We open the voting for the first AZ SnakePit Annual Award today, with the opening category, Play of the Year. After careful consideration, we have selected five outstanding at-bats for nomination, both on the offensive and defensive side of the game. As with the "real" baseball awards, post-season games were not eligible to be taken intio consideration. You should also note that context within the game was taken into consideration, but the context of the game was not, e.g. memorable though Paul Goldschmidt's go-ahead hit in the division-clinching game was, the fact it was the division-clinching game doesn't separate it from any other go-ahead hit.
May 24th vs. Rockies: Joe Saunders tags Dexter Fowler out at home.
A blow-out loss in the double-header opener depleted the bullpen, so a strong outing from Saunders was wanted. In the third inning, with the score tied at one, and runners on the corners, a pitch squirted past Miguel Montero, and Fowler dashed home, Saunders ran to cover, and he, the runner and the ball all arrived simultaneously, but Joe applied the tag and held on, as he was bowled over. "I was just trying to focus on trying to not let him get the plate as much as he could. It's kind of a blur. I remember flipping over and then I remember my head [hitting] the ground and I was like, 'Whoa.' I just laid there, because my head was a little numb." Saunders got up, went eight, and got the W.
May 25th vs. Rockies: Chris Young's game-saving catch at the fence.
The following day, our defense robbed Colorado again. With Ian Kennedy pitching a storm, Young had already driven in the go-ahead run in the sixth, to give us a 2-1 lead, and then in the eighth, Ty Wiggington launched one to deep center, forcing Young to make a perfectly-timed leap at the fence to preserve what would turn out to be the final score. Young said, "You practice for it. It's exciting just because of the game situation.... I tried to get back to the wall as fast as I could and try to make the play as easy as I could. Sometimes guys will kind of drift to the wall and it's a little tougher to get the angle on the ball, so I just tried to get back there as fast as I could and make the play."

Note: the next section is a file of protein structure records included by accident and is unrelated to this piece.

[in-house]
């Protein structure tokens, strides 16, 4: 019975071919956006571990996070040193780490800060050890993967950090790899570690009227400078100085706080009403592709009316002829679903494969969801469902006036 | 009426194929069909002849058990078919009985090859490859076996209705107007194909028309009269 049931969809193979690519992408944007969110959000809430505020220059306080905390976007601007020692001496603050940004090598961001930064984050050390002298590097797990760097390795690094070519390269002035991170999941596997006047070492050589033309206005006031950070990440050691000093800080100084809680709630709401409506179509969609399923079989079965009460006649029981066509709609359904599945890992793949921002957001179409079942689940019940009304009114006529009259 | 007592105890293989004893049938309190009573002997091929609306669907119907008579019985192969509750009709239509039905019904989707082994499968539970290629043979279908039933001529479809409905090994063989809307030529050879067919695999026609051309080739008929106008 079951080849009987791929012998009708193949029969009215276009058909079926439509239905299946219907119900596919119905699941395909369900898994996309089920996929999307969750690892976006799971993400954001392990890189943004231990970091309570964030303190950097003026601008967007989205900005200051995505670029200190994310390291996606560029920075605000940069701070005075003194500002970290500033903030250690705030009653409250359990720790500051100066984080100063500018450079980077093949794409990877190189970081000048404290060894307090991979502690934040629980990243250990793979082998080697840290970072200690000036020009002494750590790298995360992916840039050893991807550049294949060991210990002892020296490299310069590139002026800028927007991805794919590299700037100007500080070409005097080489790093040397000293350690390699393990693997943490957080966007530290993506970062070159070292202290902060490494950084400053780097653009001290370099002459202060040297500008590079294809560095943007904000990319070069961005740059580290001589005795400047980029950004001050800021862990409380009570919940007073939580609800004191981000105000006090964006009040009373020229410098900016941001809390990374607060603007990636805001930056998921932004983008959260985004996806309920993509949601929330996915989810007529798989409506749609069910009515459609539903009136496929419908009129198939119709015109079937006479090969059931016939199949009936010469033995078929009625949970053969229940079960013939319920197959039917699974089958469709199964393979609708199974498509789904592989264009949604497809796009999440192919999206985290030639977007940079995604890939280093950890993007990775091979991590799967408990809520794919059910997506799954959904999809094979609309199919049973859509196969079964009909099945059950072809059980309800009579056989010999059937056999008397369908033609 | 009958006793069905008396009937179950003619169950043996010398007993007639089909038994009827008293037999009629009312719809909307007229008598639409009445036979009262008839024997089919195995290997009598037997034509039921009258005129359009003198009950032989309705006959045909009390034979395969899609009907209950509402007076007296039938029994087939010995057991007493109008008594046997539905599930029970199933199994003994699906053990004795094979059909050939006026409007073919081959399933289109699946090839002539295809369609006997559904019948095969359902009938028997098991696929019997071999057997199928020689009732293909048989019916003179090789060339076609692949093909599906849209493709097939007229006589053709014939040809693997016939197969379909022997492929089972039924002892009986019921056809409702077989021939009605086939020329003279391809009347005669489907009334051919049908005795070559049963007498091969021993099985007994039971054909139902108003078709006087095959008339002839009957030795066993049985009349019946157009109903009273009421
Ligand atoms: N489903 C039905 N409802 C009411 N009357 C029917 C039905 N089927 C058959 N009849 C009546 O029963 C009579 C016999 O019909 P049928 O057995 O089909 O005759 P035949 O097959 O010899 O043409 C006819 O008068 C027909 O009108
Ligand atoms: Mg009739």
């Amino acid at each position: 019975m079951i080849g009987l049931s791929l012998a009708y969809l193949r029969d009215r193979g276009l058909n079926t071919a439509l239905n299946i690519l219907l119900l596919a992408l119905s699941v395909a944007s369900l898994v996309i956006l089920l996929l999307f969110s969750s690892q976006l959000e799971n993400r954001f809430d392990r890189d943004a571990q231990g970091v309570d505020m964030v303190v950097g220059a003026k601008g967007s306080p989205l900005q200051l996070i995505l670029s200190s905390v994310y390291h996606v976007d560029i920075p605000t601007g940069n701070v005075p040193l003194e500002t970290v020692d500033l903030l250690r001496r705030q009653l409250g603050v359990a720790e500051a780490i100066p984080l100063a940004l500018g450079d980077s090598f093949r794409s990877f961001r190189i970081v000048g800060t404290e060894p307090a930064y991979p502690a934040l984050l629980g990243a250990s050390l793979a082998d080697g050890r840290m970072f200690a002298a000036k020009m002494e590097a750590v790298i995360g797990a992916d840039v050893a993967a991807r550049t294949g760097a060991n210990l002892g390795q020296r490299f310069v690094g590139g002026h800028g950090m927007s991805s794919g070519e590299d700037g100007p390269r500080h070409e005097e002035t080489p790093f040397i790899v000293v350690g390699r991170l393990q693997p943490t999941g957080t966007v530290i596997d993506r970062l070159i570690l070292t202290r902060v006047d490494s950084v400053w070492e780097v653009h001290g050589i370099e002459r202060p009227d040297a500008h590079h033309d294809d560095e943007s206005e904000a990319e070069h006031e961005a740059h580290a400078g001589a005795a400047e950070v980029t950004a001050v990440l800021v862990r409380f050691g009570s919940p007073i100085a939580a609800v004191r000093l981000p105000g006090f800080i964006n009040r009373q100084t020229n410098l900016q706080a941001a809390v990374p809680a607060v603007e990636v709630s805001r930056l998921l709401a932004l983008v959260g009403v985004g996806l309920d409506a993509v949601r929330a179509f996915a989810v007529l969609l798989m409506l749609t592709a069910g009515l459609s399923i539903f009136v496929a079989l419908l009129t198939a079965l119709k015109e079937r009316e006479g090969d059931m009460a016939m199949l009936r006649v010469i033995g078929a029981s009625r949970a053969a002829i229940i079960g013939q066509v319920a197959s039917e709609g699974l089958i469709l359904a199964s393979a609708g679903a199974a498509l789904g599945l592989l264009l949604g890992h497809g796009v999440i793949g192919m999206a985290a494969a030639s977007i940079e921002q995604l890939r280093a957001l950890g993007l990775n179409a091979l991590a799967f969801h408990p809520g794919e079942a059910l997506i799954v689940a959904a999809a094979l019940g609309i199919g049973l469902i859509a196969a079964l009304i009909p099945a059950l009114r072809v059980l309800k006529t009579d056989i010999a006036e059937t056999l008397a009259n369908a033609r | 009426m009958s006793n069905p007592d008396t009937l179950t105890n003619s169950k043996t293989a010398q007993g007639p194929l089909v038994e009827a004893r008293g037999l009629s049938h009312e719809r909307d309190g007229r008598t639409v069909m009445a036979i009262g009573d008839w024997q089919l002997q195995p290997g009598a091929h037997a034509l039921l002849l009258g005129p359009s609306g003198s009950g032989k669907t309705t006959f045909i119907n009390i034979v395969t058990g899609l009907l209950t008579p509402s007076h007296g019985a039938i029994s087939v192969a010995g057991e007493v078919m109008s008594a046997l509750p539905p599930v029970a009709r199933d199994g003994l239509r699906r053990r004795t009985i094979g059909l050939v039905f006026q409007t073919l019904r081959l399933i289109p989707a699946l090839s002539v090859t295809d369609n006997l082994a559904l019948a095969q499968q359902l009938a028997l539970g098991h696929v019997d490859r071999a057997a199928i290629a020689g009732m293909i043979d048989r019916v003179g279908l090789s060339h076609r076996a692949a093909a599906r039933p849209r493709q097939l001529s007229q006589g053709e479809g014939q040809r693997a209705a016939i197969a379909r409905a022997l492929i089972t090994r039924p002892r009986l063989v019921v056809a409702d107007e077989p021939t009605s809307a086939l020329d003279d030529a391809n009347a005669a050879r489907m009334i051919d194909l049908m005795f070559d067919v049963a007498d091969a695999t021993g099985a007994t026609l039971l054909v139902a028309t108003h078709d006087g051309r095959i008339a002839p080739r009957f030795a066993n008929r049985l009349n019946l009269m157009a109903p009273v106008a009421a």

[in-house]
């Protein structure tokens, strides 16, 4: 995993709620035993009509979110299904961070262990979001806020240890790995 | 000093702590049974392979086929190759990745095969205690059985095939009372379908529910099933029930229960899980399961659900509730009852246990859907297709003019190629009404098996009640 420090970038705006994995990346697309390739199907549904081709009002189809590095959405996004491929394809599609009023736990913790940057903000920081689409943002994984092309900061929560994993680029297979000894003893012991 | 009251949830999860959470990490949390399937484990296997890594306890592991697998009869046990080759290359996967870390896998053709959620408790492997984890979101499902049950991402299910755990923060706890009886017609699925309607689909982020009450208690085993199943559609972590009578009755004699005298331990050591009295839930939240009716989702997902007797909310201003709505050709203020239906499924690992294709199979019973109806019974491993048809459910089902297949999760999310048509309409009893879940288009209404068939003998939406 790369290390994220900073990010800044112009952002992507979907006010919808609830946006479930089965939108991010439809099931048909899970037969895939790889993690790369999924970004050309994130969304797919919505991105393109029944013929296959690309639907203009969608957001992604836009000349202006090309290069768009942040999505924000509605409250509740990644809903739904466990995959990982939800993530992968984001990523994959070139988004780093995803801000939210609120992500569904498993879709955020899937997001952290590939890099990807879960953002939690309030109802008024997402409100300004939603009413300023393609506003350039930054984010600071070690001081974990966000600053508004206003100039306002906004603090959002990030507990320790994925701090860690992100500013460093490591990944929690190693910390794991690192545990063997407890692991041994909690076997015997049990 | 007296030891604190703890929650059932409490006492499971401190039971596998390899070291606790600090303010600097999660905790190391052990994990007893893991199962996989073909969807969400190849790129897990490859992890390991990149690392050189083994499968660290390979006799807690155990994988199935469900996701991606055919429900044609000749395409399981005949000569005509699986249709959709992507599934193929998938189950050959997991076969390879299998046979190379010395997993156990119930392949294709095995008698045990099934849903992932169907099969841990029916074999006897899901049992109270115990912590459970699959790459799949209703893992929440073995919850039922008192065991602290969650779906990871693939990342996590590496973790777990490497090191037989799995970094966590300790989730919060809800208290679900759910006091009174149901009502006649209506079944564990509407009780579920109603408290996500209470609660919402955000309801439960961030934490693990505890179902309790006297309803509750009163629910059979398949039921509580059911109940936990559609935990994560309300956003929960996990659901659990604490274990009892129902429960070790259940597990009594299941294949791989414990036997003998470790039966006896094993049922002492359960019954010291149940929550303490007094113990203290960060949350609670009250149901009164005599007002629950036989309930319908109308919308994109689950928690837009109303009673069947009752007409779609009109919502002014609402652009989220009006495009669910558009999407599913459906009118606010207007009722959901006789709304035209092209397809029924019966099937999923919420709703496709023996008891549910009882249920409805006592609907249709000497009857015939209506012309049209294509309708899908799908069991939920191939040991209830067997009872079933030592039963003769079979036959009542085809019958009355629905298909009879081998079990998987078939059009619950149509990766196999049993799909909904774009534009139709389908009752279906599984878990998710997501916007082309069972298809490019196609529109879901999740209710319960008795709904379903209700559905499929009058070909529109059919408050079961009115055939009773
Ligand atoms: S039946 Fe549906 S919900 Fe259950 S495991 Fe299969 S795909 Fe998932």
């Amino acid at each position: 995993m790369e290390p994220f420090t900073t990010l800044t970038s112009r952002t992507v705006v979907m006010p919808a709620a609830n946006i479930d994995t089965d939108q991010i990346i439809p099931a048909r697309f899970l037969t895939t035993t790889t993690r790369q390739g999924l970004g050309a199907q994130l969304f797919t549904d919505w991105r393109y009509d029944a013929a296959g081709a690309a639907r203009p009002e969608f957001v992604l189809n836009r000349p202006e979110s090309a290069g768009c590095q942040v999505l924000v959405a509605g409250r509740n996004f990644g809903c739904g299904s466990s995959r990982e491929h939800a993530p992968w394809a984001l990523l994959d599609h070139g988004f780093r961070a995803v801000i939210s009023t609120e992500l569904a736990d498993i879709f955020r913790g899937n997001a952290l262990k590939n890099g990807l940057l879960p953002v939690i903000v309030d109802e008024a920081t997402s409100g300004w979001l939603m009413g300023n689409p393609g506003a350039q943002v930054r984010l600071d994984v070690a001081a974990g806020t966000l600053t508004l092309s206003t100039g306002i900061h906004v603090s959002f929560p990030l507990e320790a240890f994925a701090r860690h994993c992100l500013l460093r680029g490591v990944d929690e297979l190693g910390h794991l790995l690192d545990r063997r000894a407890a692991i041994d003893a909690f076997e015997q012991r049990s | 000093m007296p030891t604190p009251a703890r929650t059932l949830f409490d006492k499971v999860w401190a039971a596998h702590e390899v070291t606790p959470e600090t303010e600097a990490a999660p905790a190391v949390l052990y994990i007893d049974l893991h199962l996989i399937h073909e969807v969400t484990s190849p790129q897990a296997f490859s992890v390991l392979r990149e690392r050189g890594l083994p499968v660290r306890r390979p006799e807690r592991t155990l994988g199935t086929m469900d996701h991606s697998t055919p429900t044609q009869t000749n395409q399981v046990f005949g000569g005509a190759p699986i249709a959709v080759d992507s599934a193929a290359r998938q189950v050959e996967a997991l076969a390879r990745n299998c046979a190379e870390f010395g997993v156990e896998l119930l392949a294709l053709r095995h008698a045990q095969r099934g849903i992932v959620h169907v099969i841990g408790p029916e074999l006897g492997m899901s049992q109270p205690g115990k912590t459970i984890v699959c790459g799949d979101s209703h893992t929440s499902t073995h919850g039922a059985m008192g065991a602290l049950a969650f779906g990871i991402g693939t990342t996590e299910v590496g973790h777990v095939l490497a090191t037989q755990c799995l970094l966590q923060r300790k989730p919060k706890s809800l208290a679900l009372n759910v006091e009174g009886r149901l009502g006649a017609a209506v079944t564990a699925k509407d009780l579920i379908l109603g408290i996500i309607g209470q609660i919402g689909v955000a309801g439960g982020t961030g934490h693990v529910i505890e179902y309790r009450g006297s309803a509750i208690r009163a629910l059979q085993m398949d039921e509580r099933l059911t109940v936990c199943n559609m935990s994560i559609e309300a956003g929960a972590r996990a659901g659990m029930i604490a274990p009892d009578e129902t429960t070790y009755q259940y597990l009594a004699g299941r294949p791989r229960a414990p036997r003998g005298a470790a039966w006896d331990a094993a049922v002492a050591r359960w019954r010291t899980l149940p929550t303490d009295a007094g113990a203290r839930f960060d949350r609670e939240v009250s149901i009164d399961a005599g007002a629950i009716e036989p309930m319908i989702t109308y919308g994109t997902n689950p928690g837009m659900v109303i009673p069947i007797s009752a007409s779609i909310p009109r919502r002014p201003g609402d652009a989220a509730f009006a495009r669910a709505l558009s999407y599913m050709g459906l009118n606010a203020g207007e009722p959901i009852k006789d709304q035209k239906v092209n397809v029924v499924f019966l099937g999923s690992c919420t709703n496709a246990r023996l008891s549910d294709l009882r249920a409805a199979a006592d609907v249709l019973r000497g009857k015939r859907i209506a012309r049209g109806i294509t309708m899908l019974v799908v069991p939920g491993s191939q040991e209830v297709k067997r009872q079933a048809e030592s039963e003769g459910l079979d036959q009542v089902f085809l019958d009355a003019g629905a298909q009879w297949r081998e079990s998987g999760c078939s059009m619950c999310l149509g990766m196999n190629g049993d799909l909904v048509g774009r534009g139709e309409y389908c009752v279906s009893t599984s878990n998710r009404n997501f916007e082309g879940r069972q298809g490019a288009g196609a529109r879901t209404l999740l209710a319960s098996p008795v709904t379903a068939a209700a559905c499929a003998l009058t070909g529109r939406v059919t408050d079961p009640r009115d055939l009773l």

June 13th vs. Marlins: Gerardo Parra throws out Emilio Bonifacio at home.
I could have filled this entire list with Parra gems, and just retitled the category 'Gerardo of the Year,' and the inherent quality would barely have suffered at all. But I'll just refer you to our previous post honoring Parra, if you want more of his Gold Glove defense. This was perhaps the finest example of arms and our man in action, gunning down a runner who is among the fastest in all baseball as he tried to go second-to-home on a single. Boom went the Parrazooka, firing a bullseye to the plate, and eliminating the threat. Though the score was 12-4 at the time, the final would be only 12-9, so this play was more important than it perhaps seemed at the time.
July 21st vs. Brewers: Joe Paterson fans Prince Fielder on three swinging strikes.
Fielder was perhaps Arizona fans' least-favorite player after his Home Run Derby selection process, so it was an enormous delight to see him humiliated, just a few days later. Fielder would finish third in the MVP, and walk more than he fanned, but rookie left-hander Paterson made the Prince look like a pauper, with three delicious swinging strikes. Proof you don't need to blow past guys to get them out - none of the pitches even reached 75 mph - Paterson's dominance of Fielder was a constant them this year. After Prince singled the first time they met, Joe got him hacking the next four at-bats. In those 16 pitches, Fielder swung 12 times: 11 were misses, one a foul.
September 27th vs. Dodgers: Ryan Roberts' walk-off grand-slam.
When was the last time a player hit a walk-off grand-slam in extra innings, with his team trailing by three runs and down to their last out? Roberts hadn't even been born: it was more than 31 years ago, when Roger Freed of the Cardinals did it in the 11th inning against the Astros. Curiously, one of the last to do it during the ninth, was Arizona bench-coach Alan Trammell, in 1988. It pretty much maxes out Win Probability, the play being worth +90.2% [check out the Fangraph!]. Without the slam, Roberts' -22.0% previously would have made him God Emperor of Suck for the day. Instead, he got to imitate Cap'n Kirk as he rounded the bags. Baseball's a funny game.